The first banknotes were overprints on earlier mil réis notes, with denominations of ₢5, ₢10, ₢20, ₢50, ₢100, ₢200 and ₢500. Regular issues of banknotes began in 1943 with the addition of ₢1000 notes. ₢1 and ₢2 notes were introduced in 1944, followed by ₢5000 in 1963 and ₢10,000 in 1966. The ₢1 and ₢2 were not produced after 1958.

Brazilian cruzeiro
Preceded by:
Real
Reason: introduction of a currency with a subunit equal to 1100 of the primary currency instead of 11000
Ratio: 1 cruzeiro = 1 mil réis = 1000 réis
Currency of Brazil
1 November 1942 – 12 February 1967
Succeeded by:
Cruzeiro novo
Reason: inflation
Ratio: 1 cruzeiro novo = 1000 cruzeiros

Second Cruzeiro (Cruzeiro Novo), 1970–1986[edit]

In 1967, Brazil introduced the cruzeiro novo (the word "novo", "new" in Portuguese, only appearing on the provisional issue of banknotes), with 1 cruzeiro novo equal to 1000 "old" cruzeiros. It had the ISO 4217 code BRB. In 1986, the country switched to the cruzado, worth 1000 cruzeiros (novos). In 1979, following the Second Oil Crisis, the government decided to devalue the cruzeiro, a policy known as "maxidesvalorização". The cruzeiro lost 30% of its value.[3]

Coins[edit]

Coins were introduced in 1967 in denominations of 1, 2, 5, 10, 20 and 50 centavos, followed by 1 cruzeiro in 1970. The 1, 2 and 5 centavos were struck in stainless steel, with the higher denominations struck in cupro-nickel or nickel, replaced by stainless steel in 1974 and 1975 except for the 1 cruzeiro. Between 1979 and 1981, stainless-steel 1, 5, 10, 20 and 50 cruzeiros were introduced, followed by smaller, stainless-steel 100, 200 and 500 cruzeiros in 1985.

First series[edit]

Most of the first series of the Cruzeiro Novo were very similar in design, portraying the effigy of the Republic on the obverse.

First series of standard circulating coins of the Cruzeiro Novo (1967–1986)
Reverse Obverse Value Minting period Obverse description
0,01-cruzeiro-novo-1967-reverso.png 0,01-cruzeiro-novo-1967-anverso.png NCr$0.01 1967–1975 Portrays the effigy of the Republic
0,02-cruzeiro-novo-1967-reverso.png 0,02-cruzeiro-novo-1967-anverso.png NCr$0.02
0,05-cruzeiro-novo-1969-reverso.png 0,05-cruzeiro-novo-1969-anverso.png NCr$0.05
10 centavos Brazilian cruzeiro (1974) reverse.JPG 10 centavos Brazilian cruzeiro (1974) front.JPG NCr$0.10 1967–1970,
1974–1979
0,20-cruzeiro-novo-1977-reverso.png 0,20-cruzeiro-novo-1977-anverso.png NCr$0.20 1967–1970,
1975–1979
50 centavos Brazilian cruzeiro (1970) reverse.JPG 50 centavos Brazilian cruzeiro (1970) front.JPG NCr$0.50 1967,
1970–1979
1-cruzeiro-novo-1976-reverso.png 1-cruzeiro-novo-1976-anverso.png NCr$1.00 1967–1970,
1974–1978

The series also had a few circulating commemorative coins.

First series of circulating commemorative coins of the Cruzeiro Novo (1967–1986)
Reverse Obverse Value Minting period Description
0,01-cruzeiro-novo-1975-fao-reverso.png 0,01-cruzeiro-novo-1975-fao-anverso.png NCr$0.01 1975–1978 Celebrates the Food and Agriculture Organization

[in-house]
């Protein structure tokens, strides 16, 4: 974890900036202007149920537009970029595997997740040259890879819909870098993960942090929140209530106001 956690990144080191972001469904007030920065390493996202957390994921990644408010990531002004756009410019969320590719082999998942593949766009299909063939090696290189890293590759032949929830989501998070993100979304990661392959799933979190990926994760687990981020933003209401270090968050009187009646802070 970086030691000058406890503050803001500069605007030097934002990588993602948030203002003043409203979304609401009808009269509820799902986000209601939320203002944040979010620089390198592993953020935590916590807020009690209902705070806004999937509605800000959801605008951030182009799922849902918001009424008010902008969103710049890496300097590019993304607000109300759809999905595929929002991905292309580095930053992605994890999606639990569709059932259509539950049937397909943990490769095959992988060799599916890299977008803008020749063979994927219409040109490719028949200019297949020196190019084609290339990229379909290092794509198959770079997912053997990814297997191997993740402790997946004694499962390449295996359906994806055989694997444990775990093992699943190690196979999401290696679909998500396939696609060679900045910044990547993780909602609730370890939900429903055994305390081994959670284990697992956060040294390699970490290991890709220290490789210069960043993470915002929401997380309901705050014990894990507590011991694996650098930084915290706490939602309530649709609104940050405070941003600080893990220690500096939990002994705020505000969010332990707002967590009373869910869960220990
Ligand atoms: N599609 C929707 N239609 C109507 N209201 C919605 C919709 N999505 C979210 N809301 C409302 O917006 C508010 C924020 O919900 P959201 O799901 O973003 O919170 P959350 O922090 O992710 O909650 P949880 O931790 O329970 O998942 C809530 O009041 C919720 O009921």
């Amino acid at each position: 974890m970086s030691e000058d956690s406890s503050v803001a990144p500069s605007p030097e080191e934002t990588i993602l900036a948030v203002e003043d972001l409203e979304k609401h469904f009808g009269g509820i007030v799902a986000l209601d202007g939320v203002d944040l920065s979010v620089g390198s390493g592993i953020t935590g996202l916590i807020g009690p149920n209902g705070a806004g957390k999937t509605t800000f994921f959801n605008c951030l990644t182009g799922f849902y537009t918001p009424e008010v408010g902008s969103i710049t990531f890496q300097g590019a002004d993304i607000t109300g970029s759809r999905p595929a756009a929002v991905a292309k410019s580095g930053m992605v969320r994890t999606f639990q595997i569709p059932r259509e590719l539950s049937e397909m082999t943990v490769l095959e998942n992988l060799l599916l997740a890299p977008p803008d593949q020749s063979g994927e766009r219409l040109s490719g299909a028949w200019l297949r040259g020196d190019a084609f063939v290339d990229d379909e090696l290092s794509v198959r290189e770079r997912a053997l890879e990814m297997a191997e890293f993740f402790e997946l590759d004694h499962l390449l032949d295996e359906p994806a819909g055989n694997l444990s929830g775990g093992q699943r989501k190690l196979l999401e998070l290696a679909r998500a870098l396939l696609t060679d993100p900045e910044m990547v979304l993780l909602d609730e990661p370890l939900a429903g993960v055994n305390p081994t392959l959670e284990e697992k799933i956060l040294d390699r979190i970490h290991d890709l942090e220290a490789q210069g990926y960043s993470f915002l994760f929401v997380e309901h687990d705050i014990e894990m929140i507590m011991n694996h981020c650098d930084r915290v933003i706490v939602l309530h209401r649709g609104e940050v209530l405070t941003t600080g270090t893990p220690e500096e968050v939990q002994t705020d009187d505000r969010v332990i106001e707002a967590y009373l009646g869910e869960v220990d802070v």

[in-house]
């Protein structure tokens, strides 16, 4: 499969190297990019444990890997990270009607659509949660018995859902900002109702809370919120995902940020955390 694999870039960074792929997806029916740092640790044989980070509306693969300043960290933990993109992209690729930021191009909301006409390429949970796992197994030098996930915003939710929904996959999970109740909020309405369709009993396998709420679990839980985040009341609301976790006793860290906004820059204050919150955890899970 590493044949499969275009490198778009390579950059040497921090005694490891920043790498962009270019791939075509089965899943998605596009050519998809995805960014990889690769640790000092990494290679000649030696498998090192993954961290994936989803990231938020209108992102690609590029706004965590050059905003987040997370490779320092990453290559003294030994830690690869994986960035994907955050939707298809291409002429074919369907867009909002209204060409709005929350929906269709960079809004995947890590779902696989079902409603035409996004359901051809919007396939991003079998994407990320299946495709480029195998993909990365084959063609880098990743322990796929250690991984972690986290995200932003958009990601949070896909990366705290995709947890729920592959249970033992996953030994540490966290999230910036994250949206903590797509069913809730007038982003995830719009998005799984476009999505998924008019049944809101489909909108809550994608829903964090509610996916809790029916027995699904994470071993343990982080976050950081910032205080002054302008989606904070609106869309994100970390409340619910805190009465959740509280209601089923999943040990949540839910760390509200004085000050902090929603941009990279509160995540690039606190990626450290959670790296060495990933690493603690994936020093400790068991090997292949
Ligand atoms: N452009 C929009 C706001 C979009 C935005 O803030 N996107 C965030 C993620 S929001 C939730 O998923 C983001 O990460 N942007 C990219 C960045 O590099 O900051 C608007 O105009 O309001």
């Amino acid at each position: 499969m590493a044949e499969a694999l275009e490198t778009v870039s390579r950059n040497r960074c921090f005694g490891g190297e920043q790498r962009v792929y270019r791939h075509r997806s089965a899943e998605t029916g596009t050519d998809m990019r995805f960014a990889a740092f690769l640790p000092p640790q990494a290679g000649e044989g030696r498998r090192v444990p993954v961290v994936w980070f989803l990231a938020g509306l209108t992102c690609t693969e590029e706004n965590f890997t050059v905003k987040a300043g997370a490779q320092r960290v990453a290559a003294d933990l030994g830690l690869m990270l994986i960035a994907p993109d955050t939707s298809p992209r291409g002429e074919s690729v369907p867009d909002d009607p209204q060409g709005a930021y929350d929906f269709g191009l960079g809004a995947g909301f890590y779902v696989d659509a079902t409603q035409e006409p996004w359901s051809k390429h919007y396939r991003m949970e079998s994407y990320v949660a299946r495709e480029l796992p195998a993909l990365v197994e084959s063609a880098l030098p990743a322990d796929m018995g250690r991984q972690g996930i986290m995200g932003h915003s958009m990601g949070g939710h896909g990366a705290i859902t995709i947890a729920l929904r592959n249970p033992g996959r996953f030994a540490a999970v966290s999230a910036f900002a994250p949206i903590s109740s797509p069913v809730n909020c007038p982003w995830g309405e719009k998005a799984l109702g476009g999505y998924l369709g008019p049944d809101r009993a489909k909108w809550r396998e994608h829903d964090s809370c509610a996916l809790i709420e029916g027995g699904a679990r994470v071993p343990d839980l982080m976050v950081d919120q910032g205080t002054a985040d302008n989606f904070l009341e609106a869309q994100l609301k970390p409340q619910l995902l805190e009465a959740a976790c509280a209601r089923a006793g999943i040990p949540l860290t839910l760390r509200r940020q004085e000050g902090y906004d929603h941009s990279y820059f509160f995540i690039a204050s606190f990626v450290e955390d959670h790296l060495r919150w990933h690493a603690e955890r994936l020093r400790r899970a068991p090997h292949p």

0,02-cruzeiro-novo-1975-fao-reverso.png 0,02-cruzeiro-novo-1975-fao-anverso.png NCr$0.02
0,05-cruzeiro-novo-1975-fao-reverso.png 0,05-cruzeiro-novo-1975-fao-anverso.png NCr$0.05
1-cruzeiro-novo-1972-independencia-reverso.png 1-cruzeiro-novo-1972-independencia-anverso.png NCr$1.00 1972 Commemorates the 150th Anniversary of the Independence of Brazil (1822–1972)

Non-circulating commemorative coins were also minted.

First series of non-circulating commemorative coins of the Cruzeiro Novo (1967–1986)
Reverse Obverse Value Minting period Description
(missing photo) (missing photo) NCr$10.00 1975 Commemorates the 10th anniversary of the Central Bank of Brazil (1964–1974)
(missing photo) (missing photo) NCr$20.00 1972 Commemorates the 150th anniversary of the Independence of Brazil (1822–1972)
(missing photo) (missing photo) NCr$300.00
Second series[edit]

Due to inflation and currency devaluation, the Cruzeiro Novo gradually shifted towards higher and integer denominations. The second series reflected this, with common circulation coins of NCr$20 and NCr$50. Curiously, a NCr$0.01 (1 centavo) coin continued to be produced until 1983, even though it had little to no value at the time. In contrast, the 10 and 50 centavos coins had proof mintings, but were never released to the public; the second lowest denomination was the NCr$1 coin.

Second series of standard circulating coins of the Cruzeiro Novo (1967–1986)
Reverse Obverse Value Minting period Obverse description
0,01-cruzeiro-novo-1981-reverso.png 0,01-cruzeiro-novo-1981-anverso.png NCr$0.01 1979–1983 Portrays soybeans
Unreleased Unreleased NCr$0.10 N/A Portrays a pair of fish
Unreleased Unreleased NCr$0.50 N/A Portrays an ox
1-cruzeiro-novo-1980-reverso.png 1-cruzeiro-novo-1980-anverso.png NCr$1.00 1979–1984 Portrays sugarcanes
5-cruzeiros-novos-1983-reverso.png 5-cruzeiros-novos-1983-anverso.png NCr$5.00 1980–1984 Portrays a coffee plant
10-cruzeiros-novos-1985-reverso.png 10-cruzeiros-novos-1985-anverso.png NCr$10.00 1980–1984 Portrays a map of Brazil's main roads
20-cruzeiros-novos-1984-reverso.png 20-cruzeiros-novos-1984-anverso.png NCr$20.00 1981–1986 Portrays the Church of São Francisco de Assis in Ouro Preto
50 Cruzeiros BRB de 1985.png 50 Cruzeiros BRB de 1985 (verso).png NCr$50.00 1981–1986 Portrays the Plano Piloto, a map of Brasília

The second series also featured commemorative coins celebrating the Food and Agriculture Organization.

Second series of circulating commemorative coins of the Cruzeiro Novo (1967–1986)
Reverse Obverse Value Minting period Description
1-cruzeiro-novo-1985-fao-reverso.png 1-cruzeiro-novo-1985-fao-anverso.png NCr$1.00 1985 Celebrates the Food and Agriculture Organization
5-cruzeiros-novos-1985-fao-reverso.png 5-cruzeiros-novos-1985-fao-anverso.png NCr$5.00
Third series[edit]